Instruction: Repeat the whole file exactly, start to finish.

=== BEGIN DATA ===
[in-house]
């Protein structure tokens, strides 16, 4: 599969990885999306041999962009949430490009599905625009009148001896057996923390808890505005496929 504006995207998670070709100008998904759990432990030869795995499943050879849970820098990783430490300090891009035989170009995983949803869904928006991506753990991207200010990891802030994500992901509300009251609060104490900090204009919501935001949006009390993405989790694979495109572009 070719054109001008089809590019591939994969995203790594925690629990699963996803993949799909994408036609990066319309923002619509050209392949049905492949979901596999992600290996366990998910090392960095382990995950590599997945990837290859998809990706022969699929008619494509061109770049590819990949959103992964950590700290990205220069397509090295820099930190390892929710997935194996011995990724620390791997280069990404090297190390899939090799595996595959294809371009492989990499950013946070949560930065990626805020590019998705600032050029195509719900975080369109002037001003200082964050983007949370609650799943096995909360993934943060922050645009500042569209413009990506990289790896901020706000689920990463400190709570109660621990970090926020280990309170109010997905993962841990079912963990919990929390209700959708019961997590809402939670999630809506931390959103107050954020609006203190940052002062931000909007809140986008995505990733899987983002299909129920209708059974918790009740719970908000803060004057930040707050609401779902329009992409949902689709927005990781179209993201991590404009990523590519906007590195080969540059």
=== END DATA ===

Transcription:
[in-house]
């Protein structure tokens, strides 16, 4: 599969990885999306041999962009949430490009599905625009009148001896057996923390808890505005496929 504006995207998670070709100008998904759990432990030869795995499943050879849970820098990783430490300090891009035989170009995983949803869904928006991506753990991207200010990891802030994500992901509300009251609060104490900090204009919501935001949006009390993405989790694979495109572009 070719054109001008089809590019591939994969995203790594925690629990699963996803993949799909994408036609990066319309923002619509050209392949049905492949979901596999992600290996366990998910090392960095382990995950590599997945990837290859998809990706022969699929008619494509061109770049590819990949959103992964950590700290990205220069397509090295820099930190390892929710997935194996011995990724620390791997280069990404090297190390899939090799595996595959294809371009492989990499950013946070949560930065990626805020590019998705600032050029195509719900975080369109002037001003200082964050983007949370609650799943096995909360993934943060922050645009500042569209413009990506990289790896901020706000689920990463400190709570109660621990970090926020280990309170109010997905993962841990079912963990919990929390209700959708019961997590809402939670999630809506931390959103107050954020609006203190940052002062931000909007809140986008995505990733899987983002299909129920209708059974918790009740719970908000803060004057930040707050609401779902329009992409949902689709927005990781179209993201991590404009990523590519906007590195080969540059």